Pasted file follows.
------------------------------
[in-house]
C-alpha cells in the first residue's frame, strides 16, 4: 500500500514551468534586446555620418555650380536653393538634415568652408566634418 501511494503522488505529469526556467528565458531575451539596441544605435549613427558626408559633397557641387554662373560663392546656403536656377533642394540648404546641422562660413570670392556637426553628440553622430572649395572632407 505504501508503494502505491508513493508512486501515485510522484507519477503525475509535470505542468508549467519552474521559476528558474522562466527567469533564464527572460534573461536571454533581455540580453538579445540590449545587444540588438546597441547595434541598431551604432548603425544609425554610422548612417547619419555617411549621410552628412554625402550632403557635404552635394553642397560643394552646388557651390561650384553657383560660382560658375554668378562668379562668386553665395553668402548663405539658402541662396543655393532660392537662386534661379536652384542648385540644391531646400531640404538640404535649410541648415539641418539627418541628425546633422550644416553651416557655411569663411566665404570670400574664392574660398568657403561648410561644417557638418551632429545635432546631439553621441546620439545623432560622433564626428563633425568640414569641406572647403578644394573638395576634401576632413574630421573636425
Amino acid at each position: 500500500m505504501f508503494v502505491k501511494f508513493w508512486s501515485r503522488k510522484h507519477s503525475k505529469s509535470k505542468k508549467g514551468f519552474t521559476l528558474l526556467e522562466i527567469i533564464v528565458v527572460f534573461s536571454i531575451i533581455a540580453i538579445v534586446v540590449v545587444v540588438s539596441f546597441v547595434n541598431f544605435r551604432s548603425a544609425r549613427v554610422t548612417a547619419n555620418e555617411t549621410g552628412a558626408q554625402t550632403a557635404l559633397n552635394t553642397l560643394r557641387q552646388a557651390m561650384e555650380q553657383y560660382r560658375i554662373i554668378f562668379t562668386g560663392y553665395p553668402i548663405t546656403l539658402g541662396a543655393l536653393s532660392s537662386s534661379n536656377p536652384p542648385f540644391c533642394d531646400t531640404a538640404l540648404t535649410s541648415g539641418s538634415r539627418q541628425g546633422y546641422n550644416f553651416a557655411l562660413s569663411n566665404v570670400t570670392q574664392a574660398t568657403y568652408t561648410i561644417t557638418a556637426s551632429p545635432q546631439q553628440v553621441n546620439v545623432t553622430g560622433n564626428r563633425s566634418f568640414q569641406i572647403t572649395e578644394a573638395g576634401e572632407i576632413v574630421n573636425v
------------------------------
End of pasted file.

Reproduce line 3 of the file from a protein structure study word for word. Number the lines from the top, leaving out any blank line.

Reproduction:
Amino acid at each position: 500500500m505504501f508503494v502505491k501511494f508513493w508512486s501515485r503522488k510522484h507519477s503525475k505529469s509535470k505542468k508549467g514551468f519552474t521559476l528558474l526556467e522562466i527567469i533564464v528565458v527572460f534573461s536571454i531575451i533581455a540580453i538579445v534586446v540590449v545587444v540588438s539596441f546597441v547595434n541598431f544605435r551604432s548603425a544609425r549613427v554610422t548612417a547619419n555620418e555617411t549621410g552628412a558626408q554625402t550632403a557635404l559633397n552635394t553642397l560643394r557641387q552646388a557651390m561650384e555650380q553657383y560660382r560658375i554662373i554668378f562668379t562668386g560663392y553665395p553668402i548663405t546656403l539658402g541662396a543655393l536653393s532660392s537662386s534661379n536656377p536652384p542648385f540644391c533642394d531646400t531640404a538640404l540648404t535649410s541648415g539641418s538634415r539627418q541628425g546633422y546641422n550644416f553651416a557655411l562660413s569663411n566665404v570670400t570670392q574664392a574660398t568657403y568652408t561648410i561644417t557638418a556637426s551632429p545635432q546631439q553628440v553621441n546620439v545623432t553622430g560622433n564626428r563633425s566634418f568640414q569641406i572647403t572649395e578644394a573638395g576634401e572632407i576632413v574630421n573636425v